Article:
Short-Term Food Deprivation Appears Linked To High-Calorie Food Options
JAMA Internal Medicine Study Highlights
A research letter by Brian Wansink, Ph.D., and Aner Tal, Ph.D., of Cornell University, Ithaca, N.Y., suggests that hungry grocery shoppers tend to buy higher-calorie products.
The research included a laboratory study in which 68 paid participants were asked to avoid eating five hours prior to the study, although during some of the sessions some of the participants were given crackers so they would no longer feel hungry. A follow-up field study tracked the purchases of 82 participants at different times of the day when they were most likely to be full or hungry.
According to the results, hungry laboratory participants chose a higher number of higher-calorie products but there were no differences between conditions in the number of lower-calorie choices and the total number of food items selected. Field study shoppers who completed the study at times when they were more likely to be hungry (between 4-7 p.m.) bought less low-calorie food relative to high-calorie food options compared with those who completed the study when they were less likely to be hungry, the results also indicate.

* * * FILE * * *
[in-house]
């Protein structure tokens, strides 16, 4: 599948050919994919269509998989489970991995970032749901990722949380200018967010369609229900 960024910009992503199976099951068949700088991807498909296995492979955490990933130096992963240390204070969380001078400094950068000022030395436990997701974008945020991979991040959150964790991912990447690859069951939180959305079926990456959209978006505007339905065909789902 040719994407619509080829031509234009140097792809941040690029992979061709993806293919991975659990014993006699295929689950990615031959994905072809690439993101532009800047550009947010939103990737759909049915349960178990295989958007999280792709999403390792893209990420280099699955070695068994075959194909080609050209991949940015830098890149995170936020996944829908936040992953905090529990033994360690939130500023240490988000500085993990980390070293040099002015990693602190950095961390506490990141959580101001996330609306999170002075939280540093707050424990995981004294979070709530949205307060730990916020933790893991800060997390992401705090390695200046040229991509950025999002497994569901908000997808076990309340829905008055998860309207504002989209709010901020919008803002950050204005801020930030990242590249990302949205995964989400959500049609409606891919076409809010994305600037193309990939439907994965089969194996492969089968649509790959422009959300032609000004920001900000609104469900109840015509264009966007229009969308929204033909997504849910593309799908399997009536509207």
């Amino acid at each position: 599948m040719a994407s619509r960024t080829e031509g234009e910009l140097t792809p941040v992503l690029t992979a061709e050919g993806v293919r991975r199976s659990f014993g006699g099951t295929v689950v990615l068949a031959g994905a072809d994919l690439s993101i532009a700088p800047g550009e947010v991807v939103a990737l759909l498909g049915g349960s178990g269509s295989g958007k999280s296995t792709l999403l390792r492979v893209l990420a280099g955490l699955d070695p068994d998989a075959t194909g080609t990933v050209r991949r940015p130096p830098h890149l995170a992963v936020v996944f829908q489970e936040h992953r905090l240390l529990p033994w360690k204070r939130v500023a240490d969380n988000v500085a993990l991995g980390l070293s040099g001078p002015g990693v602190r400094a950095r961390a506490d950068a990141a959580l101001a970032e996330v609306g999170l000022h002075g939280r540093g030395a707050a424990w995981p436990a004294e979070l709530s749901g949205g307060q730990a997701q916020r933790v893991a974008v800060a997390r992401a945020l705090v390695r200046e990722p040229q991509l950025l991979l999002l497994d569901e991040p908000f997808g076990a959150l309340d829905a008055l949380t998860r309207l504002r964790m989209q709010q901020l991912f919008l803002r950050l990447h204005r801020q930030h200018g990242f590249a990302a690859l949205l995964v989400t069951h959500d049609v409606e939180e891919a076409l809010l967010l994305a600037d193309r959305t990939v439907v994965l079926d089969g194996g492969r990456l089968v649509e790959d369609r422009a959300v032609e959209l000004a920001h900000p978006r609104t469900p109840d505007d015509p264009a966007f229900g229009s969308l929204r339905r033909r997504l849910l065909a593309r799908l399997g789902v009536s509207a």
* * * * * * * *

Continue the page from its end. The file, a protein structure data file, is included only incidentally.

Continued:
"Even short-term food deprivation can lead to a shift in choices such that people choose less low-calorie, and relatively more high-calorie, food options. Given the prevalence of short-term food deprivation, this has important health implications," the study concludes.
JAMA Internal Med. Published online May 6, 2013. doi:10.1001/jamainternmed.2013.650.
Please use one of the following formats to cite this article in your essay, paper or report:
Medicine, JAMA Internal. "Short-Term Food Deprivation Appears Linked To High-Calorie Food Options." Medical News Today. MediLexicon, Intl., 8 May. 2013. Web.
25 Feb. 2017. <http://www.medicalnewstoday.com/releases/260209.php>
Medicine, J. (2013, May 8). "Short-Term Food Deprivation Appears Linked To High-Calorie Food Options." Medical News Today. Retrieved from
Please note: If no author information is provided, the source is cited instead.
Contact our news editors
For any corrections of factual information, or to contact our editorial team, please see our contact page.
Copyright Medical News Today: Excluding email/sharing services explicitly offered on this website, material published on Medical News Today may not be reproduced, or distributed without the prior written permission of Medilexicon International Ltd. Please contact us for further details.